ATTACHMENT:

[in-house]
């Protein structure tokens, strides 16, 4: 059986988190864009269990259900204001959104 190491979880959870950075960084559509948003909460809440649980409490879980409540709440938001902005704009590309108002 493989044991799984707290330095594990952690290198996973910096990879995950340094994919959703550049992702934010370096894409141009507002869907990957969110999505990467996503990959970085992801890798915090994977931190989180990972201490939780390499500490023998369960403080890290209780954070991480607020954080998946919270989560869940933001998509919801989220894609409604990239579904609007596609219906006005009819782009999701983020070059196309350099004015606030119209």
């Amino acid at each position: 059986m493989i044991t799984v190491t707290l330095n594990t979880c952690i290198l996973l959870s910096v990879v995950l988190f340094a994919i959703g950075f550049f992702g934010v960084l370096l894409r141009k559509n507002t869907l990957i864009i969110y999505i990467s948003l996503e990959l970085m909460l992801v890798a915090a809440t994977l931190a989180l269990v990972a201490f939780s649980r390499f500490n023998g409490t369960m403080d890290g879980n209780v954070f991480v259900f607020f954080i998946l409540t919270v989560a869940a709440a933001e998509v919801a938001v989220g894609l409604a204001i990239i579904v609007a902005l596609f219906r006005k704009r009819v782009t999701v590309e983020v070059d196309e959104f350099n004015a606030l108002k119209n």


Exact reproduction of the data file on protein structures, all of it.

[in-house]
């Protein structure tokens, strides 16, 4: 059986988190864009269990259900204001959104 190491979880959870950075960084559509948003909460809440649980409490879980409540709440938001902005704009590309108002 493989044991799984707290330095594990952690290198996973910096990879995950340094994919959703550049992702934010370096894409141009507002869907990957969110999505990467996503990959970085992801890798915090994977931190989180990972201490939780390499500490023998369960403080890290209780954070991480607020954080998946919270989560869940933001998509919801989220894609409604990239579904609007596609219906006005009819782009999701983020070059196309350099004015606030119209």
């Amino acid at each position: 059986m493989i044991t799984v190491t707290l330095n594990t979880c952690i290198l996973l959870s910096v990879v995950l988190f340094a994919i959703g950075f550049f992702g934010v960084l370096l894409r141009k559509n507002t869907l990957i864009i969110y999505i990467s948003l996503e990959l970085m909460l992801v890798a915090a809440t994977l931190a989180l269990v990972a201490f939780s649980r390499f500490n023998g409490t369960m403080d890290g879980n209780v954070f991480v259900f607020f954080i998946l409540t919270v989560a869940a709440a933001e998509v919801a938001v989220g894609l409604a204001i990239i579904v609007a902005l596609f219906r006005k704009r009819v782009t999701v590309e983020v070059d196309e959104f350099n004015a606030l108002k119209n």